Fast-forward nearly five years to the summer of 1983. At the time, a number of editorial cartoonists, first led by Jeff MacNelly with Shoe, were trying their hands at doing a comic strip. Whereas a reporter could strive to become an editor and an editor an officer in the company or even publisher one day, an editorial cartoonist could strive to become, well, an older editorial cartoonist. Except for syndication, there weren't many ways to supplement one's salary if you happened to be an editorial cartoonist. So I gave comic strips a try. A year later, my first comic strip, Adam, debuted with Universal Press Syndicate.
Adam focused around a stay-at-home dad with two small children (eventually I would add a third) and a wife who worked at an office. Traditional household roles at the time were slowly changing. Even Hollywood tapped into this phenomenon that same year with "Mr. Mom," starring Michael Keaton.
In hindsight, my daytime job as an editorial cartoonist had honed my artistic skills, but when it came to writing a comic strip, it was truly on-the-job training. That said, my tenure doing Adam, later changed to Adam@Home, would be relatively successful. Ten years after starting Adam, I lost my job at the Seattle Times during a period of downsizing. I was now a full-time comic strip cartoonist.
With two small children at home, I was very grateful to still have an income coming in. This period obviously gave me significantly more time to devote to Adam, as well as understanding its shortcomings. For the first time, it really hit me as to what was required to create and sustain a successful comic strip. First and foremost, a strip needs interesting characters that readers care about, followed by consistently good writing and stronger self-editing, along with storylines readers could identify with, attention to pacing and timing of panels, economy of line, strong design work and more attention to my inking.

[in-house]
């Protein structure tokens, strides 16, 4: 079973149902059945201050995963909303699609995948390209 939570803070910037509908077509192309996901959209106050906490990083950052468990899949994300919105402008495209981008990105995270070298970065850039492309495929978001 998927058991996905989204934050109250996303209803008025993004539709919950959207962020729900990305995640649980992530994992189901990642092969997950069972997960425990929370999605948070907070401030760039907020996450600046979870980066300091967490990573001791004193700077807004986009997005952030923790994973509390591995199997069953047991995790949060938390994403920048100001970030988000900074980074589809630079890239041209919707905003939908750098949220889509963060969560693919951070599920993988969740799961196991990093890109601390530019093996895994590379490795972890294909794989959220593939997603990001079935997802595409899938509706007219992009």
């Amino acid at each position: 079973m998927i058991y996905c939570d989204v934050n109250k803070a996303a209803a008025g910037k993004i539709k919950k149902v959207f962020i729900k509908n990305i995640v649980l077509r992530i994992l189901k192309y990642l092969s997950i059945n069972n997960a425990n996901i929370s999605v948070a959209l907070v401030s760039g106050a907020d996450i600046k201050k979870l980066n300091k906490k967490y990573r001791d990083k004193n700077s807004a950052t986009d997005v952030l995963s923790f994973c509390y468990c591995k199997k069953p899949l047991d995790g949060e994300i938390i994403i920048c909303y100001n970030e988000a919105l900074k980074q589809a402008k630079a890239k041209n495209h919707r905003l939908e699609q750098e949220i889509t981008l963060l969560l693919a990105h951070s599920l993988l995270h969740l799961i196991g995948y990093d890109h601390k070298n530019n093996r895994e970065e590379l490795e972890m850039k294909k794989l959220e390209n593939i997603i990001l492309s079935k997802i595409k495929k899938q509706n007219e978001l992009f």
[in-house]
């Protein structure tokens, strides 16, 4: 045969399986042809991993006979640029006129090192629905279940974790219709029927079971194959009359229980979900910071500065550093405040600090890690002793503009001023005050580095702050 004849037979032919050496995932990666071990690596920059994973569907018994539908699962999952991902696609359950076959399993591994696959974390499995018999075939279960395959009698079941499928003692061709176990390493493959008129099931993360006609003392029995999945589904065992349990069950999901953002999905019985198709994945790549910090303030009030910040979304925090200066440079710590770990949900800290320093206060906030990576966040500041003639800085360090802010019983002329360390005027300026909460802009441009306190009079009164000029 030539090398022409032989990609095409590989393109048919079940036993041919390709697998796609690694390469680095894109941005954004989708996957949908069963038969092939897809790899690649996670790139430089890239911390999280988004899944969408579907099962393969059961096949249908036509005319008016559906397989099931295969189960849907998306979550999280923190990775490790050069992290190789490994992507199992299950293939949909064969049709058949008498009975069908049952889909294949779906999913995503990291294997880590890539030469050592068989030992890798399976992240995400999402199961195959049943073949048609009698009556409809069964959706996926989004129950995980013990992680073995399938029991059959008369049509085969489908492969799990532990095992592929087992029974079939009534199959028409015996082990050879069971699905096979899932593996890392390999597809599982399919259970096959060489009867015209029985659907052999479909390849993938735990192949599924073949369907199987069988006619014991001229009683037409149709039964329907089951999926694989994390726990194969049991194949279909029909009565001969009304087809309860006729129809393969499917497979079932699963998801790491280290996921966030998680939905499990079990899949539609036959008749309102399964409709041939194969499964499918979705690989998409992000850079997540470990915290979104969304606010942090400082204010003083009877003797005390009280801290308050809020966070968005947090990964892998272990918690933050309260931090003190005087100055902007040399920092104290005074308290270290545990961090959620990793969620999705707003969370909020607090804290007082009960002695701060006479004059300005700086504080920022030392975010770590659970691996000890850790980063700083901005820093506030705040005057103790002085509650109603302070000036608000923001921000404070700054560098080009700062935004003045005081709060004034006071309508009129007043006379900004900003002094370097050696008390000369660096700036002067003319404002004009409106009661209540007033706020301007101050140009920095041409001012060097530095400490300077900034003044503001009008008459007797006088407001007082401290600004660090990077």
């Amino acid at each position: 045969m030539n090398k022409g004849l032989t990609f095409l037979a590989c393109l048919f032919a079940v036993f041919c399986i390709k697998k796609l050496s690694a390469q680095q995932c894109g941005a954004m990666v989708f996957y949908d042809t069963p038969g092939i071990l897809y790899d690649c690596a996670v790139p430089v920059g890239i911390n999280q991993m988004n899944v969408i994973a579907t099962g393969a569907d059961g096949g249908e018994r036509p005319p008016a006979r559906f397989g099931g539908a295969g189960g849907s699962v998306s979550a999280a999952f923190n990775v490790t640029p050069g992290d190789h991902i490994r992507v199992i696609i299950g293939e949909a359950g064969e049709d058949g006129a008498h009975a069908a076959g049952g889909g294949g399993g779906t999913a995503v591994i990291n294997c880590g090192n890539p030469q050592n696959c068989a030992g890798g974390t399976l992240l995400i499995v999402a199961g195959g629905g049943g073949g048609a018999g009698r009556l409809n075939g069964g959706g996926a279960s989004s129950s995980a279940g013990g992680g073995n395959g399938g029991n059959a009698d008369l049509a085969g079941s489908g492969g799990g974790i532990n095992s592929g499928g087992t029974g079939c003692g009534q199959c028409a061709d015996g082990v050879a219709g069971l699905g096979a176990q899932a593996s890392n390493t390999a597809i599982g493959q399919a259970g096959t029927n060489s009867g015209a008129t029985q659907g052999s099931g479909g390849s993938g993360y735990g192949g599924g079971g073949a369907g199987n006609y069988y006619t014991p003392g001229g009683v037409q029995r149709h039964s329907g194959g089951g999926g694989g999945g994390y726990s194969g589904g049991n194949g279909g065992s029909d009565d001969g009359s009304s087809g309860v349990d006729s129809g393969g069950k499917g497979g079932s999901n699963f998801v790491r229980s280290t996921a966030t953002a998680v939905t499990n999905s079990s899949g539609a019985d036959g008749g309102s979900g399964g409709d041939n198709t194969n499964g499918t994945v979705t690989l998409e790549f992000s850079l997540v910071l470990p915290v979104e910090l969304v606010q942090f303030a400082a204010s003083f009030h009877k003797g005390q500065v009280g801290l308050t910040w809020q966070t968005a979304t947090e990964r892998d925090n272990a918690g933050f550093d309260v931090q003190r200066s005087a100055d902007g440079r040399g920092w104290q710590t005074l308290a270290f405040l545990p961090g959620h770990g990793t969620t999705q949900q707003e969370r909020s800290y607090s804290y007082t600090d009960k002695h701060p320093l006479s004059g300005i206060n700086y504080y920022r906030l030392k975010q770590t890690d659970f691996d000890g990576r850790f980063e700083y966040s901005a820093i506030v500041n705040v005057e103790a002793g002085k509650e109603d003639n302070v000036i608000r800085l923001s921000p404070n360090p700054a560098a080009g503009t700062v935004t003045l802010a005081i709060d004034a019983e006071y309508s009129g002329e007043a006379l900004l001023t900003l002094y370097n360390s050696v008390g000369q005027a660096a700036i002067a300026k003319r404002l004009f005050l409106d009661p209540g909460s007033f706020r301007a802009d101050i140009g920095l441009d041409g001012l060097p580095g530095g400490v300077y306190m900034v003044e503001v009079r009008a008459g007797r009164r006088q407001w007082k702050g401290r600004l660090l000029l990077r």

Starting in the mid-1990s I began drawing invitation covers for the Seattle Humane Society's annual fundraiser, Tuxes & Tails. It was during this time that I drew many dogs of varying breeds, shapes and sizes, yet I consistently showcased an unnamed lab-mix each year that I was drawn to drawing (bad pun). Then, in about 1998, I pondered a simple question: If I were to start an entirely new strip with all the knowledge and perspective I had obtained doing Adam, just how much better would that feature be and would I enjoy doing it even more than Adam? I suppose one of the greatest realizations I had come to after my years doing Adam was that if I was going to commit the additional time and energy to a new feature, it had better be extremely close to my heart. It was going to have to be something I could not imagine not doing -- something that not even a high fever could keep me away from my drawing table.
After 18 months of development, Red and Rover first appeared in newspapers on May 7, 2000. On May 26, 2013, it was awarded the highest honor a newspaper comic strip can achieve, the Reuben Award from the National Cartoonists Society for Best Newspaper Comic Strip of the Year.
Since day one I have so thoroughly enjoyed bringing Red and Rover to comic strip readers both online and in print that I cannot imagine not doing it -- and yes, Red, and his faithful canine companion Rover, truly are that close to my heart.
-- Brian Basset
(Brian will blog in greater detail about Red and Rover in a future posting, to be announced.)